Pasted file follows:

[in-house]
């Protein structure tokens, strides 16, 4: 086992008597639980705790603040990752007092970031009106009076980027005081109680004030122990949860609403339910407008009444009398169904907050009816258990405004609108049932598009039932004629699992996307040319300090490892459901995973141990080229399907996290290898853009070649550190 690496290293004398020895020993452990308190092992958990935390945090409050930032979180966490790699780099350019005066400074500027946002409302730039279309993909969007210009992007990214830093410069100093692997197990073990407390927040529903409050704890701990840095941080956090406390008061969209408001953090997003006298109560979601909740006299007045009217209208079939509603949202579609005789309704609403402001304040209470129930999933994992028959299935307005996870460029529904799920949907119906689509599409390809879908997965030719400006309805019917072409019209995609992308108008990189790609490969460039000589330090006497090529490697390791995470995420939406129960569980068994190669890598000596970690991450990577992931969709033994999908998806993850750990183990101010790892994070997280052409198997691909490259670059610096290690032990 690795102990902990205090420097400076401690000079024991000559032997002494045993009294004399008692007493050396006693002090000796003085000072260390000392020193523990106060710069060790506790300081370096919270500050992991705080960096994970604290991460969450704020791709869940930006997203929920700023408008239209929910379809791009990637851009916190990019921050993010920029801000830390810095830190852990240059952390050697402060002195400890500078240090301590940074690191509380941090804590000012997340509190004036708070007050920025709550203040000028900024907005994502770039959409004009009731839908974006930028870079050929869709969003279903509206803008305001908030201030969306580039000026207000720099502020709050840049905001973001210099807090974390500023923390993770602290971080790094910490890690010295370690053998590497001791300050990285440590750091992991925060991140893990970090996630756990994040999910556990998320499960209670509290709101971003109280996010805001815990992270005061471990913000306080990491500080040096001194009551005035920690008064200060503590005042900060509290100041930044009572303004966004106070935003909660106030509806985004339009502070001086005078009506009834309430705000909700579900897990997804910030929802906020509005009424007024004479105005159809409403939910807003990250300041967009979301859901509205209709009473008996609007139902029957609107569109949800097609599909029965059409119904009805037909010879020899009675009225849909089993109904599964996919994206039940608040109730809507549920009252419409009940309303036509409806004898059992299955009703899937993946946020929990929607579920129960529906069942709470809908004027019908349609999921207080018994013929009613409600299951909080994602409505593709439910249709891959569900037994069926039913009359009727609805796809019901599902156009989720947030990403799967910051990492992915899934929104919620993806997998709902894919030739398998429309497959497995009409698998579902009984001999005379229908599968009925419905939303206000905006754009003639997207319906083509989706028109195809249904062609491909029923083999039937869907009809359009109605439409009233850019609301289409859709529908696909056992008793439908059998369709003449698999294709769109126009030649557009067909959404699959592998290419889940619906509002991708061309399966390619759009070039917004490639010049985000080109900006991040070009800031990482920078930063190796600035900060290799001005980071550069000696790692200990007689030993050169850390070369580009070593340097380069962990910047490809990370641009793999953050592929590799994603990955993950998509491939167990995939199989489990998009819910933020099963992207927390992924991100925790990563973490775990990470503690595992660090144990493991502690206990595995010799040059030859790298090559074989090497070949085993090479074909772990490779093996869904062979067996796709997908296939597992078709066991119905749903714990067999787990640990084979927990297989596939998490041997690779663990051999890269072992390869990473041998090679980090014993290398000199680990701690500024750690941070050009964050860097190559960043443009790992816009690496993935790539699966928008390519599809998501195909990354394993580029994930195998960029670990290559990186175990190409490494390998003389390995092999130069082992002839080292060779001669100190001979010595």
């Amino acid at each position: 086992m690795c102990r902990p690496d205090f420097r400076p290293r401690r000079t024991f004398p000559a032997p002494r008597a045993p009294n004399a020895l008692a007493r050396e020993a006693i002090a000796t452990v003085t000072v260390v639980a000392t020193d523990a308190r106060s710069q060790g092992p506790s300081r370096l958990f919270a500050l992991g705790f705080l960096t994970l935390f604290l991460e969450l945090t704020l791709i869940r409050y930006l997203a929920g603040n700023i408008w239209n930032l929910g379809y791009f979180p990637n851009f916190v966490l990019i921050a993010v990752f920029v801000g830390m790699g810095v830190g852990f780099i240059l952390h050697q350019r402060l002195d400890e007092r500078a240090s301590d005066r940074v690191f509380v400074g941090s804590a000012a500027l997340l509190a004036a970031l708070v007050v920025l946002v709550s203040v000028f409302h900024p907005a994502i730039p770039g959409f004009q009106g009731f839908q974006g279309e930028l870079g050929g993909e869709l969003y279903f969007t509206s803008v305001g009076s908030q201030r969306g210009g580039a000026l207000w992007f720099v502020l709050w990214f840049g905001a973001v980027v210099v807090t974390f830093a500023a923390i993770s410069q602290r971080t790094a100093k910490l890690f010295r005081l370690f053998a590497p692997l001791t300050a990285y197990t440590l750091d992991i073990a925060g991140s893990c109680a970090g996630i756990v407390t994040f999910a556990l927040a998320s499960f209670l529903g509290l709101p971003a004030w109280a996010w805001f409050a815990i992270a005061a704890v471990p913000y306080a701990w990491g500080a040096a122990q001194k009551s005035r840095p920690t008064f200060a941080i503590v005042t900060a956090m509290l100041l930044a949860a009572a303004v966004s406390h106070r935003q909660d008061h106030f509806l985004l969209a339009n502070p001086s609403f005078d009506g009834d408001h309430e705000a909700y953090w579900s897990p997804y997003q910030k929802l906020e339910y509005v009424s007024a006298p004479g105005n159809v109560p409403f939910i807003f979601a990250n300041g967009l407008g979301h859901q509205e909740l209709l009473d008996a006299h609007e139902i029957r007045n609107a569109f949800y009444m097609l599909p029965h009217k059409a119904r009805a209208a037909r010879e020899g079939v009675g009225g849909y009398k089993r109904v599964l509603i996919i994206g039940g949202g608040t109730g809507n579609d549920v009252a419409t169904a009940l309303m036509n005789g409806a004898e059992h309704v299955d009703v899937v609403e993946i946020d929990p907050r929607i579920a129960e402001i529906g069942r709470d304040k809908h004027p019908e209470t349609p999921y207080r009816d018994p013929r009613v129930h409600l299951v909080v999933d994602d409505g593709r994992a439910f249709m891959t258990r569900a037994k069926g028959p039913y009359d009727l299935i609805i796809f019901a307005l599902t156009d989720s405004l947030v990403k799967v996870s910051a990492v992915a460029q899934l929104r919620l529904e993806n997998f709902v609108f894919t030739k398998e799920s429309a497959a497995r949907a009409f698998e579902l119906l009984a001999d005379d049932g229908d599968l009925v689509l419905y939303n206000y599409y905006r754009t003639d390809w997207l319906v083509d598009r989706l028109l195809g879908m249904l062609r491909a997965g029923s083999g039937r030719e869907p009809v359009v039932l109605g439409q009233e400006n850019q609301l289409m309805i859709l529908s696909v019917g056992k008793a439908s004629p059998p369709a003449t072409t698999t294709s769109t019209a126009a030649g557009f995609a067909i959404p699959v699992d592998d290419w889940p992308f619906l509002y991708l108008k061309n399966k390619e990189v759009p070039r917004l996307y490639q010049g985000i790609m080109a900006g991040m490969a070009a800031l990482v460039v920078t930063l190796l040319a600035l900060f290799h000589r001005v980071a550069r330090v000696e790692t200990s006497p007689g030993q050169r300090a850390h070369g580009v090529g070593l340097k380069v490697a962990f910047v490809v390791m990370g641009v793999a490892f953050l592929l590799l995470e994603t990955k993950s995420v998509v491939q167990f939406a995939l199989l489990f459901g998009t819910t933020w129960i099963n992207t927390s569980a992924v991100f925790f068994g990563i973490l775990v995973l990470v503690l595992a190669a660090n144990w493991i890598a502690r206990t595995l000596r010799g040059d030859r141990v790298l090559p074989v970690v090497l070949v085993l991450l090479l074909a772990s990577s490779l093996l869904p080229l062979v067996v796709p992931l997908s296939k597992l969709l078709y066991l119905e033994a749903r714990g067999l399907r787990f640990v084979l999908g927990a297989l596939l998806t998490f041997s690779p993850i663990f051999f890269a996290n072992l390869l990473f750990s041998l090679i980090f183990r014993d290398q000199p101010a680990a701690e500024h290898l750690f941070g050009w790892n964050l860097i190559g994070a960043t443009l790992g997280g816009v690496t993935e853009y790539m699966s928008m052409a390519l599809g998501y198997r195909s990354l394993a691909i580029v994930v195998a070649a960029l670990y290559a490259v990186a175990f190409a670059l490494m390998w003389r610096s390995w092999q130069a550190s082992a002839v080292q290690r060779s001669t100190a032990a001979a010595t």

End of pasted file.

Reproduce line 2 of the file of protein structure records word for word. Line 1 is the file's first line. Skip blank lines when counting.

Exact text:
């Protein structure tokens, strides 16, 4: 086992008597639980705790603040990752007092970031009106009076980027005081109680004030122990949860609403339910407008009444009398169904907050009816258990405004609108049932598009039932004629699992996307040319300090490892459901995973141990080229399907996290290898853009070649550190 690496290293004398020895020993452990308190092992958990935390945090409050930032979180966490790699780099350019005066400074500027946002409302730039279309993909969007210009992007990214830093410069100093692997197990073990407390927040529903409050704890701990840095941080956090406390008061969209408001953090997003006298109560979601909740006299007045009217209208079939509603949202579609005789309704609403402001304040209470129930999933994992028959299935307005996870460029529904799920949907119906689509599409390809879908997965030719400006309805019917072409019209995609992308108008990189790609490969460039000589330090006497090529490697390791995470995420939406129960569980068994190669890598000596970690991450990577992931969709033994999908998806993850750990183990101010790892994070997280052409198997691909490259670059610096290690032990 690795102990902990205090420097400076401690000079024991000559032997002494045993009294004399008692007493050396006693002090000796003085000072260390000392020193523990106060710069060790506790300081370096919270500050992991705080960096994970604290991460969450704020791709869940930006997203929920700023408008239209929910379809791009990637851009916190990019921050993010920029801000830390810095830190852990240059952390050697402060002195400890500078240090301590940074690191509380941090804590000012997340509190004036708070007050920025709550203040000028900024907005994502770039959409004009009731839908974006930028870079050929869709969003279903509206803008305001908030201030969306580039000026207000720099502020709050840049905001973001210099807090974390500023923390993770602290971080790094910490890690010295370690053998590497001791300050990285440590750091992991925060991140893990970090996630756990994040999910556990998320499960209670509290709101971003109280996010805001815990992270005061471990913000306080990491500080040096001194009551005035920690008064200060503590005042900060509290100041930044009572303004966004106070935003909660106030509806985004339009502070001086005078009506009834309430705000909700579900897990997804910030929802906020509005009424007024004479105005159809409403939910807003990250300041967009979301859901509205209709009473008996609007139902029957609107569109949800097609599909029965059409119904009805037909010879020899009675009225849909089993109904599964996919994206039940608040109730809507549920009252419409009940309303036509409806004898059992299955009703899937993946946020929990929607579920129960529906069942709470809908004027019908349609999921207080018994013929009613409600299951909080994602409505593709439910249709891959569900037994069926039913009359009727609805796809019901599902156009989720947030990403799967910051990492992915899934929104919620993806997998709902894919030739398998429309497959497995009409698998579902009984001999005379229908599968009925419905939303206000905006754009003639997207319906083509989706028109195809249904062609491909029923083999039937869907009809359009109605439409009233850019609301289409859709529908696909056992008793439908059998369709003449698999294709769109126009030649557009067909959404699959592998290419889940619906509002991708061309399966390619759009070039917004490639010049985000080109900006991040070009800031990482920078930063190796600035900060290799001005980071550069000696790692200990007689030993050169850390070369580009070593340097380069962990910047490809990370641009793999953050592929590799994603990955993950998509491939167990995939199989489990998009819910933020099963992207927390992924991100925790990563973490775990990470503690595992660090144990493991502690206990595995010799040059030859790298090559074989090497070949085993090479074909772990490779093996869904062979067996796709997908296939597992078709066991119905749903714990067999787990640990084979927990297989596939998490041997690779663990051999890269072992390869990473041998090679980090014993290398000199680990701690500024750690941070050009964050860097190559960043443009790992816009690496993935790539699966928008390519599809998501195909990354394993580029994930195998960029670990290559990186175990190409490494390998003389390995092999130069082992002839080292060779001669100190001979010595």